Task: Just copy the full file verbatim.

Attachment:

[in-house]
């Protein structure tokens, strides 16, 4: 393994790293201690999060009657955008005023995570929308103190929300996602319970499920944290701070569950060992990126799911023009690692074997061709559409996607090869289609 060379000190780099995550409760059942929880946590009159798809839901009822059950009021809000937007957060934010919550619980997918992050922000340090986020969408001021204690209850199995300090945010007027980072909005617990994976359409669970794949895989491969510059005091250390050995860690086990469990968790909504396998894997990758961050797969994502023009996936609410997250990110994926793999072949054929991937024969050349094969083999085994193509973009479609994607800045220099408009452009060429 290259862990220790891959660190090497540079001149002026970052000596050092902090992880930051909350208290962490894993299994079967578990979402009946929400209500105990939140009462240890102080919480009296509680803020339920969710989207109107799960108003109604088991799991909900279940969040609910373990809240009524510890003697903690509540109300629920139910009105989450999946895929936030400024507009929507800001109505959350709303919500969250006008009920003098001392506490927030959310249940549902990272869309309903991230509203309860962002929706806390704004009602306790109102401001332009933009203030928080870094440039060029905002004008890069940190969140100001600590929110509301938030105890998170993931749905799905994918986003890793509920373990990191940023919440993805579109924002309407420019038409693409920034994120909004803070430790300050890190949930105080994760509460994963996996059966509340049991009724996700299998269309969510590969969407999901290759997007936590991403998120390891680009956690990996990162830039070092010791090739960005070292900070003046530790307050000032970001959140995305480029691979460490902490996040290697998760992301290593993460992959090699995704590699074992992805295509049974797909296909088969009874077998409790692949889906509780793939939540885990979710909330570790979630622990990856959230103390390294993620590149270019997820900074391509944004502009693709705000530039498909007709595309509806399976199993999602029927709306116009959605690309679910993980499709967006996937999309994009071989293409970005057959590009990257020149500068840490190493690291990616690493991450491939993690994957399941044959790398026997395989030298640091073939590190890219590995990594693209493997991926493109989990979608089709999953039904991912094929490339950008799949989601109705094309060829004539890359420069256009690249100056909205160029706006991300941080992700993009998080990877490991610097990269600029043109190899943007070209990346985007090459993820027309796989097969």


[in-house]
């Protein structure tokens, strides 16, 4: 393994790293201690999060009657955008005023995570929308103190929300996602319970499920944290701070569950060992990126799911023009690692074997061709559409996607090869289609 060379000190780099995550409760059942929880946590009159798809839901009822059950009021809000937007957060934010919550619980997918992050922000340090986020969408001021204690209850199995300090945010007027980072909005617990994976359409669970794949895989491969510059005091250390050995860690086990469990968790909504396998894997990758961050797969994502023009996936609410997250990110994926793999072949054929991937024969050349094969083999085994193509973009479609994607800045220099408009452009060429 290259862990220790891959660190090497540079001149002026970052000596050092902090992880930051909350208290962490894993299994079967578990979402009946929400209500105990939140009462240890102080919480009296509680803020339920969710989207109107799960108003109604088991799991909900279940969040609910373990809240009524510890003697903690509540109300629920139910009105989450999946895929936030400024507009929507800001109505959350709303919500969250006008009920003098001392506490927030959310249940549902990272869309309903991230509203309860962002929706806390704004009602306790109102401001332009933009203030928080870094440039060029905002004008890069940190969140100001600590929110509301938030105890998170993931749905799905994918986003890793509920373990990191940023919440993805579109924002309407420019038409693409920034994120909004803070430790300050890190949930105080994760509460994963996996059966509340049991009724996700299998269309969510590969969407999901290759997007936590991403998120390891680009956690990996990162830039070092010791090739960005070292900070003046530790307050000032970001959140995305480029691979460490902490996040290697998760992301290593993460992959090699995704590699074992992805295509049974797909296909088969009874077998409790692949889906509780793939939540885990979710909330570790979630622990990856959230103390390294993620590149270019997820900074391509944004502009693709705000530039498909007709595309509806399976199993999602029927709306116009959605690309679910993980499709967006996937999309994009071989293409970005057959590009990257020149500068840490190493690291990616690493991450491939993690994957399941044959790398026997395989030298640091073939590190890219590995990594693209493997991926493109989990979608089709999953039904991912094929490339950008799949989601109705094309060829004539890359420069256009690249100056909205160029706006991300941080992700993009998080990877490991610097990269600029043109190899943007070209990346985007090459993820027309796989097969």